A Cure for Wellness (2017)

Director Gore Verbinski does his best David Cronenberg imitation in the Kafkaesque “A Cure for Wellness.”

In a roller coaster career of genre filmmaking, Tennessee native director Gore Verbinski, came to prominence by directing the American remake of the hit Japanese cult horror film, “The Ring” (2002), before delivering one of the biggest Hollywood blockbusters of all time with “Pirates of the Caribbean: Curse of the Black Pearl” (2003). Following up that global hit with two sequels, “Pirates of the Caribbean: Dead Man’s Chest” (2005) and “Pirates of the Caribbean: At World’s End” (2006), Verbinski’s meteoric rise was cut short when he took the brunt of the blame for “The Lone Ranger” (2013), one of the biggest and most expensive Hollywood flops of all time.

Over the course of a 15 year filmmaking career, the man has seen the highest peaks and the lowest valleys of the Hollywood landscape.

Maybe the colossal failure of “The Lone Ranger” gave Verbinski the excuse to get off the summer movie formula factory line and just get plain weird. According to his IMDb bio, Verbinski is a former punk rock guitar player who grew up obsessed with Franz Kafka, and these outsider influences are on full display in his new, incredibly strange horror film, “A Cure for Wellness.”

Dane DeHaan, one of the more interesting upcoming actors of his generation, plays a young corporate executive named Lockhart who is called into a boardroom meeting to read a letter from the company’s missing CEO. It seems the boss might have lost his mind while staying at a mysterious retreat in the Swiss Alps, and the company needs him back as soon as possible or they stand to lose billions of dollars in an upcoming merger.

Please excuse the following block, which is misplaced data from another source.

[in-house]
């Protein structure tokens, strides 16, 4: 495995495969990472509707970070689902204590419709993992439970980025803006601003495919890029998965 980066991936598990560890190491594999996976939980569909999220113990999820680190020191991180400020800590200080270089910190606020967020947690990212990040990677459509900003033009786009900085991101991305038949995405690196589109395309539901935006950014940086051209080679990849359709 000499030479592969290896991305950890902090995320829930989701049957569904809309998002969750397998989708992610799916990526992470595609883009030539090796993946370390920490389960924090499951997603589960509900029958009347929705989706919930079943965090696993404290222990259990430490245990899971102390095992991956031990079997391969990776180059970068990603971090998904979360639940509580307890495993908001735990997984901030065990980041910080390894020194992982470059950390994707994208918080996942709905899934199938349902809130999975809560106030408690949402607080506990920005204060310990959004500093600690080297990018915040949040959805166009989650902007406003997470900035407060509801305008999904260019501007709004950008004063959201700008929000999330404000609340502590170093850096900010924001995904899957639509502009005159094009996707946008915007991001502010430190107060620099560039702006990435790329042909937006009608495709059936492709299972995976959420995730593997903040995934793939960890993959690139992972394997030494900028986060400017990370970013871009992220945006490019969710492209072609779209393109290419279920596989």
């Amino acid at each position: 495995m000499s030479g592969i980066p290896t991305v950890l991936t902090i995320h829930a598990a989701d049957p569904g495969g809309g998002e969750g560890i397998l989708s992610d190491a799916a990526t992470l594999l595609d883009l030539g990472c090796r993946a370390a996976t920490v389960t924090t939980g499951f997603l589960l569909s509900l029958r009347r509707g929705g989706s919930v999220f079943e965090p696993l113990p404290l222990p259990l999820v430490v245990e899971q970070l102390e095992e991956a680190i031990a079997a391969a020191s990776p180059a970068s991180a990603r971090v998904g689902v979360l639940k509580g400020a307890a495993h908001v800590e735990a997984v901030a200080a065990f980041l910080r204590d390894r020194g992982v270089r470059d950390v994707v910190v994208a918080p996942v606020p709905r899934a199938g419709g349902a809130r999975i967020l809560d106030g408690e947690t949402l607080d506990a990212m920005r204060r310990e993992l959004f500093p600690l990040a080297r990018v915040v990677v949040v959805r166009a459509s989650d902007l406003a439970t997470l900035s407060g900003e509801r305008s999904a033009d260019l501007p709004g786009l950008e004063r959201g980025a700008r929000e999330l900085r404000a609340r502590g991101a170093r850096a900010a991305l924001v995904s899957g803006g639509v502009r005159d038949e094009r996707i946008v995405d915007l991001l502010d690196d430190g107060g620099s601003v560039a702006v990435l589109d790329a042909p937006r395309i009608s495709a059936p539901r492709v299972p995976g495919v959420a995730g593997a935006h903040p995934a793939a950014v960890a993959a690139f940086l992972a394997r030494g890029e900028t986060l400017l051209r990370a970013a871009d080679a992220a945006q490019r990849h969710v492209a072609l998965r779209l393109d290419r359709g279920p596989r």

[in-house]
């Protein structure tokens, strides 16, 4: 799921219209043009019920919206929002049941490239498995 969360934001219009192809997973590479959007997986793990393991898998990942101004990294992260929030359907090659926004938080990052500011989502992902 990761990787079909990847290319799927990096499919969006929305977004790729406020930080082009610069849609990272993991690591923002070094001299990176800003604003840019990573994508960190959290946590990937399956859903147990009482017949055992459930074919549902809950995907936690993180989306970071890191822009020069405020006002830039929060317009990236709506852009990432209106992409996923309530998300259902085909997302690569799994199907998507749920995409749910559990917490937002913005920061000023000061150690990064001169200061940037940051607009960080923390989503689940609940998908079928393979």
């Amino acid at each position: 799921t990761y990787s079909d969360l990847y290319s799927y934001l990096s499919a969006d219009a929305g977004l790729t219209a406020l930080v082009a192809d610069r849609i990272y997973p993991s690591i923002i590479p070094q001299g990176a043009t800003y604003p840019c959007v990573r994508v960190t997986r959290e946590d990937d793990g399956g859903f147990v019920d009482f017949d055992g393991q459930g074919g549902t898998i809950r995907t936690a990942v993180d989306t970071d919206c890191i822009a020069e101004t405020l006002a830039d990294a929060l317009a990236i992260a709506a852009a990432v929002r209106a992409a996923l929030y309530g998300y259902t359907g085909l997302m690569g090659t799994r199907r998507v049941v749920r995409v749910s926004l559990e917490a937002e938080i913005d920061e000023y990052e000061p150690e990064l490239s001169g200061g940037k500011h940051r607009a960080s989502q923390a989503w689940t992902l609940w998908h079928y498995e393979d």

Lockhart accepts the mission to travel to the secretive health clinic located in a sprawling Gothic castle in the snowy mountains to find his potentially mentally ailing boss and bring him back in time for the corporate sharks to line their pockets.

Verbinski at first seems to be engaging in a Kafkaesque critique of the modern corporate culture of greed and blind ambition, a sickness that has become normalized in the guise of DeHaan’s snarky young protagonist. When Lockhart arrives at the castle he is met with a staff of glazed faced automatons who stymie his attempts to reach his employer through an endless series of regulations, rules and uninterruptible therapy sessions.

When Lockhart decides to take a car back to town to await an audience with the resident Doctor Volmer (Jason Isaacs), he becomes the victim of a freak accident that lands him as a patient in the facility himself where he finds himself now subject to the same “treatment” of the other, mostly elderly and wealthy, patients.

From here it gets really, really weird and it would be a crime to spoil the labyrinth of dark secrets and Cronenberg-esque body horror that Lockhart must endure as he seeks to unravel the mystery of the goings on inside this castle in the mountains. Lockhart’s only sympathetic friend comes in the form of a mysterious, almost ghost-like girl who roams the castle’s grounds and claims to have spent her entire life in the facility.

The narrative takes perhaps a few too many twists and turns in its admittedly longish two-and-a-half hour run-time, not all of the threads leading to satisfying conclusions, some of them dropped completely. Not everyone will be equally entertained and intrigued by the ultimate reveal, but Verbinski conjures a beautifully shot journey into altered states of reality punctuated by scenes of grotesque shocks to the system.

In the end, in spite of the levels and sub-levels of weirdness, “A Cure for Wellness” could be viewed as a Cronenberg-styled interpretation of a black-and-white Universal Monster movie; a mad scientist’s concoction of “Dracula,” “Frankenstein” and “The Phantom of the Opera” slathered in cynical modern social commentary. In any case, you’re not likely to see anything else this bizarre and off kilter in the multiplex this year.

The Phantom of The Ville

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